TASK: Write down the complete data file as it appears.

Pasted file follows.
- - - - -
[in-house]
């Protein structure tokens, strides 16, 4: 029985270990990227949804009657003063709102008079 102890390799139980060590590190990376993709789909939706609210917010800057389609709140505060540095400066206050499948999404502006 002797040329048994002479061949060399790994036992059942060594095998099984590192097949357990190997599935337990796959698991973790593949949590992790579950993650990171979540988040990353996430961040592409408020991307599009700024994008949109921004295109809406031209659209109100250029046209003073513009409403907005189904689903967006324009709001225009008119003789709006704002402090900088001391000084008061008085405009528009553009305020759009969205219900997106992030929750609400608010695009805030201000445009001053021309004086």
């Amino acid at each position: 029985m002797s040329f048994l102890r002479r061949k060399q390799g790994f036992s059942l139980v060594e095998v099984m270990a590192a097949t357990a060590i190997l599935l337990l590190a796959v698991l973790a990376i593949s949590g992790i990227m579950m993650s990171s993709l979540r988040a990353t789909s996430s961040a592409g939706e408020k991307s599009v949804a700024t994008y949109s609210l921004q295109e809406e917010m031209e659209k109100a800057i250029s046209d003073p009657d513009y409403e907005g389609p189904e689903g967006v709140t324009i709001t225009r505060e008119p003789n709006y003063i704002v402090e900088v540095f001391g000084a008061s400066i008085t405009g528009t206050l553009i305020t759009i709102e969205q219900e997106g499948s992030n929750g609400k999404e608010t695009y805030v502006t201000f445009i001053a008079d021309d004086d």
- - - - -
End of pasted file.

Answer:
[in-house]
């Protein structure tokens, strides 16, 4: 029985270990990227949804009657003063709102008079 102890390799139980060590590190990376993709789909939706609210917010800057389609709140505060540095400066206050499948999404502006 002797040329048994002479061949060399790994036992059942060594095998099984590192097949357990190997599935337990796959698991973790593949949590992790579950993650990171979540988040990353996430961040592409408020991307599009700024994008949109921004295109809406031209659209109100250029046209003073513009409403907005189904689903967006324009709001225009008119003789709006704002402090900088001391000084008061008085405009528009553009305020759009969205219900997106992030929750609400608010695009805030201000445009001053021309004086």
């Amino acid at each position: 029985m002797s040329f048994l102890r002479r061949k060399q390799g790994f036992s059942l139980v060594e095998v099984m270990a590192a097949t357990a060590i190997l599935l337990l590190a796959v698991l973790a990376i593949s949590g992790i990227m579950m993650s990171s993709l979540r988040a990353t789909s996430s961040a592409g939706e408020k991307s599009v949804a700024t994008y949109s609210l921004q295109e809406e917010m031209e659209k109100a800057i250029s046209d003073p009657d513009y409403e907005g389609p189904e689903g967006v709140t324009i709001t225009r505060e008119p003789n709006y003063i704002v402090e900088v540095f001391g000084a008061s400066i008085t405009g528009t206050l553009i305020t759009i709102e969205q219900e997106g499948s992030n929750g609400k999404e608010t695009y805030v502006t201000f445009i001053a008079d021309d004086d």